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something very strange happened to her Options
Reiko07
Posted: Monday, March 18, 2019 12:25:15 AM

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(1) Karen stayed in a town near Area 51 for a few weeks, during which time something very strange happened to her.

(2) Karen stayed in a town near Area 51 for a few weeks, during which time she had something very strange happen to her.

(my original sentences)

Do you see any difference in connotation between these two sentences?








Blodybeef
Posted: Monday, March 18, 2019 12:47:33 AM

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I see the two sentences mean the same thing, with the second one sounding a bit oddly.

Gabriel82
Posted: Monday, March 18, 2019 1:21:17 AM

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Reiko07 wrote:
(1) Karen stayed in a town near Area 51 for a few weeks, during which time something very strange happened to her.

(2) Karen stayed in a town near Area 51 for a few weeks, during which time she had something very strange happen to her.

(my original sentences)

Do you see any difference in connotation between these two sentences?



Superficially, there is no apparent difference in the sentences. However, there are two separate tenses used. The first uses simple past, which indicates a single completed action at ONE point in the past; the second employs the past perfect, that implies two actions and could imply two slightly different reasons at two different points in time in the past (see the link here).

It ultimately depends if you wish to emphasize ONLY one action or to suggest two occurred.
Reiko07
Posted: Monday, March 18, 2019 1:34:37 AM

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Blodybeef wrote:
I see the two sentences mean the same thing, with the second one sounding a bit oddly.

Does the following sentence sound odd to you?

(3) Yesterday, I had something very strange happen to me.

This sentence uses the following pattern:

have + object + bare infinitive
Drag0nspeaker
Posted: Monday, March 18, 2019 1:36:13 AM

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In this case I disagree with Gabriel. Anxious

That isn't the past perfect - though it used 'had'.
It's the simple past of "She's having something strange happen" - like - "She's having her hair cut". "Happen" is an infinitive.
(The past perfect would be "Something very strange had happened to her".)

She had something strange happen.
She had her hair cut.

Though they would (in this Area 51 sentence) be assumed to mean the same thing, the second one really has another connotation.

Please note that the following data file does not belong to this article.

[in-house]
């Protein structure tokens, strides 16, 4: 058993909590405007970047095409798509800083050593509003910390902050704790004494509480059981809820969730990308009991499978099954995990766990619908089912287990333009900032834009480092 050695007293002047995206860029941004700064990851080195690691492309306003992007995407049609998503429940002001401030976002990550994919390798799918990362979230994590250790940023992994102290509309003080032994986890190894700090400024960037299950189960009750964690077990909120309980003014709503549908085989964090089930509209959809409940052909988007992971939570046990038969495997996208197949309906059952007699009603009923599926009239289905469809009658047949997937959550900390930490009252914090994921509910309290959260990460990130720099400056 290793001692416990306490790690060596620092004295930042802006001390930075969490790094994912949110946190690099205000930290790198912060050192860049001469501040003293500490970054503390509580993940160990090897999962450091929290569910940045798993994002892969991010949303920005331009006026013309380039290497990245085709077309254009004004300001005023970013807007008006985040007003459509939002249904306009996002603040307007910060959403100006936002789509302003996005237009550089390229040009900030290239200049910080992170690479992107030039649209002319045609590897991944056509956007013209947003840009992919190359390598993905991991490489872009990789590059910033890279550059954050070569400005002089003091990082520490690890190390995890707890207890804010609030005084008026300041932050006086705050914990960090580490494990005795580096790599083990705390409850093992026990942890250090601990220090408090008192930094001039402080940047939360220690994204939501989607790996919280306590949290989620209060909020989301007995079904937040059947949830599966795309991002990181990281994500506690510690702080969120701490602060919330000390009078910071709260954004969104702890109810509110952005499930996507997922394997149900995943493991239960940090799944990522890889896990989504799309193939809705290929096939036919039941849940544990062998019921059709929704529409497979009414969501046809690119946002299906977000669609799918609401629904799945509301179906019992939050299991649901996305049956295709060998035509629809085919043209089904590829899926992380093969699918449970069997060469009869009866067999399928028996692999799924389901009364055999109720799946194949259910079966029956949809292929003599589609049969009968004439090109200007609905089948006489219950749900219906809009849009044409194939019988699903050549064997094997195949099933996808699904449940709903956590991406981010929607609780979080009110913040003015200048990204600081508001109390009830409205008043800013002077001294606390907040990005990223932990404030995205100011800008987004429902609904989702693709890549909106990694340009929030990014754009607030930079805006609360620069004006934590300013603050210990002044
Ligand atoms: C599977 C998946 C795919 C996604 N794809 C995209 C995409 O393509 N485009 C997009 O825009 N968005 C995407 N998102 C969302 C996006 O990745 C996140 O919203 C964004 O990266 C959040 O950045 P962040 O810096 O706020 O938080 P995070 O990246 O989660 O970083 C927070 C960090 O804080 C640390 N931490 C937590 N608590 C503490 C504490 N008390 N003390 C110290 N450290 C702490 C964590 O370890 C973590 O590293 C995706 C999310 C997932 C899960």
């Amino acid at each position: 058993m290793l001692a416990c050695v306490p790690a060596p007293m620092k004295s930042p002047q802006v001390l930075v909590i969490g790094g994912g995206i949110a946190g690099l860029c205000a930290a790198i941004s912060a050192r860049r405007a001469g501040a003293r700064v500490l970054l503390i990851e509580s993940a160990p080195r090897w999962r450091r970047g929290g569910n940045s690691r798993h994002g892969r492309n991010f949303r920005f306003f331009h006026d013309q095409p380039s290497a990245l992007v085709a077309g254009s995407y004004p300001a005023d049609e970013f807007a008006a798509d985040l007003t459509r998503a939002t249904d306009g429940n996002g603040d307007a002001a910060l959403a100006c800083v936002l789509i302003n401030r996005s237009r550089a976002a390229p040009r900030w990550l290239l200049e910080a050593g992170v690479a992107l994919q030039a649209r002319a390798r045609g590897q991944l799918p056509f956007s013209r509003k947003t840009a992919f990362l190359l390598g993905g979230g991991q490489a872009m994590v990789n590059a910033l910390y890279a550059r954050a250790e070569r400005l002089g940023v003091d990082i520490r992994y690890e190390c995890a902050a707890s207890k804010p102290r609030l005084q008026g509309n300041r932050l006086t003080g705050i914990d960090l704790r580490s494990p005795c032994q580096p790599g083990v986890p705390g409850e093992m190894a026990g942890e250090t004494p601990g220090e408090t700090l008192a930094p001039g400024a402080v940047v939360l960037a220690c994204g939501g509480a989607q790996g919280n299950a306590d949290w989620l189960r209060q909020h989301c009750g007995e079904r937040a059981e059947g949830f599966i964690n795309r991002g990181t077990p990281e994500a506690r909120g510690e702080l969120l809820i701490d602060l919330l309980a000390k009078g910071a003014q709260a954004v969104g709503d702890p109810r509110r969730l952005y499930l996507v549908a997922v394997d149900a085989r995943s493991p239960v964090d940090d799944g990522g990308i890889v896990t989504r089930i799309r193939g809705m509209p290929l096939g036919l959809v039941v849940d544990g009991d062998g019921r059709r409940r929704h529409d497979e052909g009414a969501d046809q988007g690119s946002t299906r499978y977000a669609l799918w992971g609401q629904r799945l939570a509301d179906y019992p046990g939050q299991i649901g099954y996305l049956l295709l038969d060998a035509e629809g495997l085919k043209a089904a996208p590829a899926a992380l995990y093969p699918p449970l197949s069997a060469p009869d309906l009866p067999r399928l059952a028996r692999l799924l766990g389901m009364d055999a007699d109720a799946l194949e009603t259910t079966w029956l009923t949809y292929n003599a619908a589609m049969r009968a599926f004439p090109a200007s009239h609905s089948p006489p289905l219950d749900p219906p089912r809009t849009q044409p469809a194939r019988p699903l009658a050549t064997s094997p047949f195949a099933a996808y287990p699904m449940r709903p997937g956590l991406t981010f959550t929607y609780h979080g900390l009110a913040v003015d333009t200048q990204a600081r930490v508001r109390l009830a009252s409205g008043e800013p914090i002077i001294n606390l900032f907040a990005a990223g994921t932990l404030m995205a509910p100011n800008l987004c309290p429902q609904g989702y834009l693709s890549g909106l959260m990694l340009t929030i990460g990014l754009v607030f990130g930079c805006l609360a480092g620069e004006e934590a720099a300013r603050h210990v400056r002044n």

"To have something done" is to CAUSE it to be done, to persuade, pay, hire, bribe or otherwise cause someone to do it.

So "something strange happened to her" - she was effect of it.
"She had something strange happen to her" - She caused it.

Blodybeef
Posted: Monday, March 18, 2019 1:38:50 AM

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Reiko07 wrote:
Blodybeef wrote:
I see the two sentences mean the same thing, with the second one sounding a bit oddly.

Does the following sentence sound odd to you?

(3) Yesterday, I had something very strange happen to me.

This sentence uses the following pattern:

have + object + bare infinitive


The construction seems correct, but following the rule "simple is better" I'd say it is a roundabout way to say, "Yesterday, something very strange happened to me."
Reiko07
Posted: Monday, March 18, 2019 1:39:31 AM

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Gabriel82 wrote:
the second employs the past perfect,

the past perfect? Eh?

The blue part of (2) uses the following pattern:

have + object + bare infinitive
Reiko07
Posted: Monday, March 18, 2019 1:54:45 AM

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Drag0nspeaker wrote:
"She had something strange happen to her" - She caused it.

Thanks, DS.

The "have + object + bare infinitive" construction can mean "to cause to happen" or "to experience".

I was assuming the following:

"She had something very strange happen to her" - She experienced it.
Drag0nspeaker
Posted: Monday, March 18, 2019 2:02:59 AM

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Yes - that's what I meant when I said "It would - in this sentence - be assumed to mean the same thing." (I didn't say it well.)

Generally (the way I speak), one uses the simplest sentence possible.

So the choice is:
Something very strange happened to her.
She had something very strange happen to her.

Since there is absolutely no need to say the second sentence, one wouldn't (except maybe in poetry or for some other 'rhythm' or 'literary' reason).

The only real reason to ever use that form is when you mean to show cause.
Drag0nspeaker
Posted: Monday, March 18, 2019 2:06:07 AM

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Reiko07 wrote:
Does the following sentence sound odd to you?
Yesterday, I had something very strange happen to me.

To me, it doesn't sound really 'natural' - so yes, it sounds 'odd'.

Yesterday something very strange happened to me.
Reiko07
Posted: Monday, March 18, 2019 2:14:58 AM

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Drag0nspeaker wrote:
Generally (the way I speak), one uses the simplest sentence possible.

So the choice is:
Something very strange happened to her.
She had something very strange happen to her.

Since there is absolutely no need to say the second sentence, one wouldn't (except maybe in poetry or for some other 'rhythm' or 'literary' reason).

Thank you very much, DS. Dancing

I was assuming the following:

(2) provides a little more focus on "Karen" than (1) does.
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